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Oddly enough, the only reason a business gets to a certain level and does not expand beyond that level is that no one is being creative enough to take it to the next level. Why do business owners stop creating and cease to come up with ways to expand their business?

There could obviously be many reasons. However, their understanding of business and how it works could be the main reason. It does not matter what type of industry the business is in; the same formula for success works for everyone. How do I know this? I have been building businesses now for nearly 40 years of all kinds, and no matter what the business is, the basic formula is applied to all. Most business owners know this formula. They often build a business by working hard and successfully by using only a couple of the steps of the overall formula. The result is reaching a certain level and having difficulty expanding beyond. “WHY IS THIS?” is the question.

When I was seventeen, I bought my first car. It looked good, great color, and it was at a price I could afford. Within six months, I crashed it, and the insurance company wrote it off as too costly to repair. I bought another car, but this time I looked under the hood and decided I wanted to know how everything worked. I pulled the engine out, pulled it all apart, cleaned it all up, painted the engine, cleaned the engine bay and whole underneath of the car, and then put it all back together again. I then had a very good understanding of how everything worked. I changed the oil myself and did any and all maintenance on it myself. I modified the car and upgraded things. I had that car for two years and never put a scratch on it.

The moral of the story, as it relates to business, is that you have to “look under the hood.” You have to understand everything about a business and all aspects of it. People will have more problems with things that they have little understanding of.

I’m a business mediator, and I was handling a dispute, one time over the loss of a 3 million dollar investment. The guy that invested the 3 million dollars had made his money as a civil engineer. I asked him how many years it had taken for him to train as a Civil Engineer, and he told me it took six years. I then asked him how many years did he study to become an investor? He said none. He realized how irresponsible he had been on his investment and that he heavily contributed to the loss by his own lack of knowledge. We resolved the dispute very easily after that.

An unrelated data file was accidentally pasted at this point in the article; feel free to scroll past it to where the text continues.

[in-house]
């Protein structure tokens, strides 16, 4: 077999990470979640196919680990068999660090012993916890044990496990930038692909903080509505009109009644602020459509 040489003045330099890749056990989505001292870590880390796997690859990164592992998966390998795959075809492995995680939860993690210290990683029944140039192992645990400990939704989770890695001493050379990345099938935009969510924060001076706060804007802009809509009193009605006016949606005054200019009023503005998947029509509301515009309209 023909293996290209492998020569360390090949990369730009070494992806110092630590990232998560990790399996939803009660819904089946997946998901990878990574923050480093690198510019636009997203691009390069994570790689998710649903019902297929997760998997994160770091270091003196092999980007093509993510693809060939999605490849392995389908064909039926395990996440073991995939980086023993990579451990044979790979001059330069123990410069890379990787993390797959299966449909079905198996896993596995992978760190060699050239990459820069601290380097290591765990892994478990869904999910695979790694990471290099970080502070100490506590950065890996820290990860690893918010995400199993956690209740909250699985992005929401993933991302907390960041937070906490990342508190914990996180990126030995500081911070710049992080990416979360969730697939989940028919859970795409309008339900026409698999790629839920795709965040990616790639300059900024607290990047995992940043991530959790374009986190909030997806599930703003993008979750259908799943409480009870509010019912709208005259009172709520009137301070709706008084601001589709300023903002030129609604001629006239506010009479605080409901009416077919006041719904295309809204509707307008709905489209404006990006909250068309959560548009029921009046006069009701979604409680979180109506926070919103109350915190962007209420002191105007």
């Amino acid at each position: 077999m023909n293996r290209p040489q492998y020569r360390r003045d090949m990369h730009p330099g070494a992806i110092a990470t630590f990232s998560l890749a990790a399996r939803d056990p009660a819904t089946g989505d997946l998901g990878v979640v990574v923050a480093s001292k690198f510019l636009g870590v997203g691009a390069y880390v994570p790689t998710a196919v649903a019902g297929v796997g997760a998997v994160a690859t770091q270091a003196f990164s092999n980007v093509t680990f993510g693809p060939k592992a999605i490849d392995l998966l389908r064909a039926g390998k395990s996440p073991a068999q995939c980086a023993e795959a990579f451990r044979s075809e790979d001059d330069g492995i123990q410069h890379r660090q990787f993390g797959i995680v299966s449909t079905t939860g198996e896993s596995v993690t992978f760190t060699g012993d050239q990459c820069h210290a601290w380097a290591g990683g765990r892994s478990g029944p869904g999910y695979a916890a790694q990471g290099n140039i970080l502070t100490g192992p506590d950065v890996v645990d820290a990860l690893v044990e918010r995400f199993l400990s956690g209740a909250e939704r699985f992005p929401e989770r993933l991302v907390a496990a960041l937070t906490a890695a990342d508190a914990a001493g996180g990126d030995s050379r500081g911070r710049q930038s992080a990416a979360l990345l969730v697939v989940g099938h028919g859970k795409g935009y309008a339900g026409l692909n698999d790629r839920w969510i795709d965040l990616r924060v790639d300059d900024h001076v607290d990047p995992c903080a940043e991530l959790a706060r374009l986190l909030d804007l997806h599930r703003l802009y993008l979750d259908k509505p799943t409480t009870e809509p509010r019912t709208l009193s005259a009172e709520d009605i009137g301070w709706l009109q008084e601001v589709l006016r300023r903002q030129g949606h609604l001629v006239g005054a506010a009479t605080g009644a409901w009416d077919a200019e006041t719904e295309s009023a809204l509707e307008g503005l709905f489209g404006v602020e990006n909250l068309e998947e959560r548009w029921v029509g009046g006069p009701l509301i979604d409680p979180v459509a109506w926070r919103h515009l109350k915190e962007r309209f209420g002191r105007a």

Business owners will tend to build their business from the part of the business that they know a lot about—what they are most knowledgeable in. Most technician-minded business owners gravitate to the operations part of the business, usually because that was the area that they started the business from.

So, what slows a business expansion down and eventually leads into contraction? The answer is a lack of understanding in other areas of the business that the owners and execs lack knowledge in. It’s not even good enough for one exec to have knowledge in all the weak areas as he will often battle opposition from the owners and execs that don’t have knowledge in those areas. The solution is to get all owners and execs trained in all areas of a business; this way, they will understand the importance of having those areas in place.


  • ENTREPRENEURSHIP—Top-down viewpoint Books to read: The Magic of Thinking Big by David J Schwartz, Unfair Advantage by Robert Kiyosaki

  • MARKETING—Public Relations, Promotion, Advertising, and Sales. Books to read: They Ask You Answer by Marcus Sheridan, Expert Secrets by Russel Brunson

  • FINANCIAL PLANNING—Profitability, Income and Expansion Planning, Accounting, Reserves, and Investments. Books to read: Richest Man in Babylon by George Clason, Profit First by Mike Michalowicz

  • HIRING AND STAFF MANAGEMENT— Legal, Human Recourses, Payroll, Bonuses, Staff training, Apprenticing, Motivation, Productivity, and Management. Subscribe to my weekly Eletters.

  • QUALITY CONTROL—Customer surveys, Continuing education, Staff correction, Product improvement.

The difference between a small business and a large business is that the owners of large businesses tend to be happy to let others do the work and run operations. In a small business, the owners are not as willing. The trust factor in others is higher in a large business than in a small business. Just as easy as it is to see that a person who is able to take orders themselves, will be able to give orders successfully to others, a person who is trained well in subjects will have more confidence in training others in those subjects.

Life and livingness is all about considerations and education. So as a recommendation for the year, make the decision to get yourself trained in the above bullet-pointed subjects. There is always something we can learn that can help us all change our considerations and move things to a new and improved level.

Graham Payne

Why businesses begin a downward trend: Projects
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